The production costs was rising heavily due to frequent changeover for offering
wide range of SKU's, and backorders. It also led to production scheduling difficulties
and high labor & transportation costs to satisfy the high ordering during promotional
periods. Finally the cash flows were also uneven.

Reasons for stiff opposition to JITD by Distributors:

The pasta industry distributors were not yet prepared for such an sophisticated
information sharing process. The distributors were not ready to share their sales
data to Barilla and were not aware of the benefits of supply chain collaboration
through collaborative forecasting and planning. The distributors were sacred of the
negative implications of sharing the sales data thinking of the loss of control over
ordering process would make them loose competitive advantage over Barilla
through adjustin their order quantities through their own forecasting & planning for
attaining the profit margins, and Barilla would push their products and cut down
their costs. They also felt that, they would loose the opportunity to gain advantage
during the promotional periods and they cannot place orders at will. Since the
distributors were working with nearly 200 suppliers, they did not have the trust
comfort level by disclosing the sales data to Barilla, and their relations with other
suppliers could be affected, if they were aware of sharing the proprietary data with
Barilla.

Besides, the distributors, the internal Barilla's sales force were also reluctant to
these JITD implementation, as they were sacred of losing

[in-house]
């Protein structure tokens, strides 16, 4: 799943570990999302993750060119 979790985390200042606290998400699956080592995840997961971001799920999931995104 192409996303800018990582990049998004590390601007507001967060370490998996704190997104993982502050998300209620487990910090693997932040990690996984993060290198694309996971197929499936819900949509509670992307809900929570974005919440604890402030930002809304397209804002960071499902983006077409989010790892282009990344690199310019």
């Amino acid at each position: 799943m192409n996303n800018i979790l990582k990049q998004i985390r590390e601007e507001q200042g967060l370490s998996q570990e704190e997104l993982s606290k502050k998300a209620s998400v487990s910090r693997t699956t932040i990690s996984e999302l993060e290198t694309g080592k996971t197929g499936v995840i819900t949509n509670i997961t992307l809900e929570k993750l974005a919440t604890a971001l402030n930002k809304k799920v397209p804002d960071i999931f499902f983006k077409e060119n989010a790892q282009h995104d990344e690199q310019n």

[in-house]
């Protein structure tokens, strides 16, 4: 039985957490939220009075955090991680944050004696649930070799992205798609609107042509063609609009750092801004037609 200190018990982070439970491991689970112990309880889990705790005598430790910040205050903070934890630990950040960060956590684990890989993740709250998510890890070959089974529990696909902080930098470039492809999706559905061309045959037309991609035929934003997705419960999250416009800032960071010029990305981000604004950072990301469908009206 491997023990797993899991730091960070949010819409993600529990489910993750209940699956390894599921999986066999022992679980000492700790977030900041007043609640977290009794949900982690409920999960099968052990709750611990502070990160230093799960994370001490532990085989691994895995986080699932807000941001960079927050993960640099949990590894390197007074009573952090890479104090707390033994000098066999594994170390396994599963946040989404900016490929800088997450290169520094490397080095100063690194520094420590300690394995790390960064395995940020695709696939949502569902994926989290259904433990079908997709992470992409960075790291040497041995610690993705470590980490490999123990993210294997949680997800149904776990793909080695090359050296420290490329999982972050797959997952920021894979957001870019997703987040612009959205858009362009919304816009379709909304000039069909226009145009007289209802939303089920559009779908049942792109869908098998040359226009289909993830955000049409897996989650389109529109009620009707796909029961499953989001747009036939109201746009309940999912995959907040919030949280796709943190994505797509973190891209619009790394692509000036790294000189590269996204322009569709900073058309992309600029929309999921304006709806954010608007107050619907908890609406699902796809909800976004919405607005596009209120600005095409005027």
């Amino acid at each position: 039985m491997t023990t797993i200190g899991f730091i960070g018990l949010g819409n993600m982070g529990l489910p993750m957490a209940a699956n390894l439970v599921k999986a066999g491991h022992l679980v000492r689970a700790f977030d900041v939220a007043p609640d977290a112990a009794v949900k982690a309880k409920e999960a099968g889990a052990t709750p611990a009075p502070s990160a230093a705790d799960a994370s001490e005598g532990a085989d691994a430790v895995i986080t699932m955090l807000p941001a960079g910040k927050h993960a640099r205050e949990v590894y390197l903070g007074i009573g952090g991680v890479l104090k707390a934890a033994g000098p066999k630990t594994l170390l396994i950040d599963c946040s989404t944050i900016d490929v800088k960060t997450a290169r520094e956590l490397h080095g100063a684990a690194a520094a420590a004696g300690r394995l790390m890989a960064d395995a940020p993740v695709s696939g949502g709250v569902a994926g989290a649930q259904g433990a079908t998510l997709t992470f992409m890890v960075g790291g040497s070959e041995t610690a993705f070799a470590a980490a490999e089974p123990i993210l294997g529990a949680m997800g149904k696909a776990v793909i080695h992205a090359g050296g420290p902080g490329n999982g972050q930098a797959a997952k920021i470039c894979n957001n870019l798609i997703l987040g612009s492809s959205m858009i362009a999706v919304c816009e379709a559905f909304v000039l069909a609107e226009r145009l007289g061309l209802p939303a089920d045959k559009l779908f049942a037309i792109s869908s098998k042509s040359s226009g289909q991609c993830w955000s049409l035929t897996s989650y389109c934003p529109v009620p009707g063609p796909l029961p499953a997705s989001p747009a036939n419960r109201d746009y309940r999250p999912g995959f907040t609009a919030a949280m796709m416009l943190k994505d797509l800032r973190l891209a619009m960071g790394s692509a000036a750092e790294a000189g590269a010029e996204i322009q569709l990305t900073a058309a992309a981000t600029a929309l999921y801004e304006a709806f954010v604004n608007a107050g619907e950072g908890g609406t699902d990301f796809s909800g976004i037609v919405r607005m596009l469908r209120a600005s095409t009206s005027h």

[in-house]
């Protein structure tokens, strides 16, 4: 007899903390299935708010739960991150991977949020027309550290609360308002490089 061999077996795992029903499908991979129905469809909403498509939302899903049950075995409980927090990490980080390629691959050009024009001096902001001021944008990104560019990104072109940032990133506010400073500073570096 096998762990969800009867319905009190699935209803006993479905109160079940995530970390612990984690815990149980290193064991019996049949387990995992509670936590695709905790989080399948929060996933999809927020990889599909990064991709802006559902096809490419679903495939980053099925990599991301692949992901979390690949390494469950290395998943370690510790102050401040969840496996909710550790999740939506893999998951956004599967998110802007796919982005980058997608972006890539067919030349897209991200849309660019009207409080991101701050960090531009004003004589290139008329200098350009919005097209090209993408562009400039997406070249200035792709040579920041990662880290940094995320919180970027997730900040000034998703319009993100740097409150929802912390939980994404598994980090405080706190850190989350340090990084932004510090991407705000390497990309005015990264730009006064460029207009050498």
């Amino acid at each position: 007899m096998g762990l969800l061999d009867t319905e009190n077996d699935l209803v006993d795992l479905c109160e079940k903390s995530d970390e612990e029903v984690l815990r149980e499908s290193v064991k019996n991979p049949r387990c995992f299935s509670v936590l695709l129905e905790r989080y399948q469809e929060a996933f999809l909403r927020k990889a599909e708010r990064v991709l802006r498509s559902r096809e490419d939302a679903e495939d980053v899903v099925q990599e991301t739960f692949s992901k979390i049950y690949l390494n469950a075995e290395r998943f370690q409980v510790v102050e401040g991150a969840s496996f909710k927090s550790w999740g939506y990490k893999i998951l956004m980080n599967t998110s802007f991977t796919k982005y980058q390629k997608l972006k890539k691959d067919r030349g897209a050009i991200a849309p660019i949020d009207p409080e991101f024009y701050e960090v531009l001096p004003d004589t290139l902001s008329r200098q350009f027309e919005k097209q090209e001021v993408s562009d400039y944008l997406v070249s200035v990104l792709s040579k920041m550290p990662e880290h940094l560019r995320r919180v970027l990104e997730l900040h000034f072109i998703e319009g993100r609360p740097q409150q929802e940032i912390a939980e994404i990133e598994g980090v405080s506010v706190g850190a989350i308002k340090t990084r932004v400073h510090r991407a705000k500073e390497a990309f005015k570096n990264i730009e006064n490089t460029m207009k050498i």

their jobs, if the ordering process was automated and the Barilla would not need
them for going to the field and putting their efforts to convince their distributors to
order more quantities and get sales incentives.

Recommendations:

The first approach to effectively implement JITD is to convince and educate the
internal sales force and the distributors of the benefits of Collaborative Planning
Forecasting and Replenishment (CPFR). In order to condense the Bullwhip effect
being experienced by Barilla, their supply chain would have to be centralized.

The JITD will work, only if Barilla gains control over the inventory throughout their
supply chain. Since the pasta industry in Italy is not yet geared towards tracking the
point of sales data through scanners and barcodes, hence each stage has to
collaboratively make ordering forecasts based on the end customer sales data. The
JITD system will eliminate the fixed costs in ordering for distributors through an
effective centralized system through out the supply chain and for Barilla, they can
improve their production scheduling and reduce the labor and transportation costs.

How to effectively implement JITD at Barilla?

Collaborative planning and Aggregate Demand:

Barilla and their Distributors can effectively team up and build a comprehensive
forecasting model, which will take into account the perishable inventory system
model, threshold inventory levels, demand fluctuation factors to capture the spikes
in the demand by aggregating the demand throughout the supply chain.

Demand Planning:

Customer surveys can help Barilla and Distributors to understand the needs of their
customers and help them to effectively manage and control the demand patterns.

Methodology:

To convince the internal staff and sales force, Barilla can run a 6-8 month pilot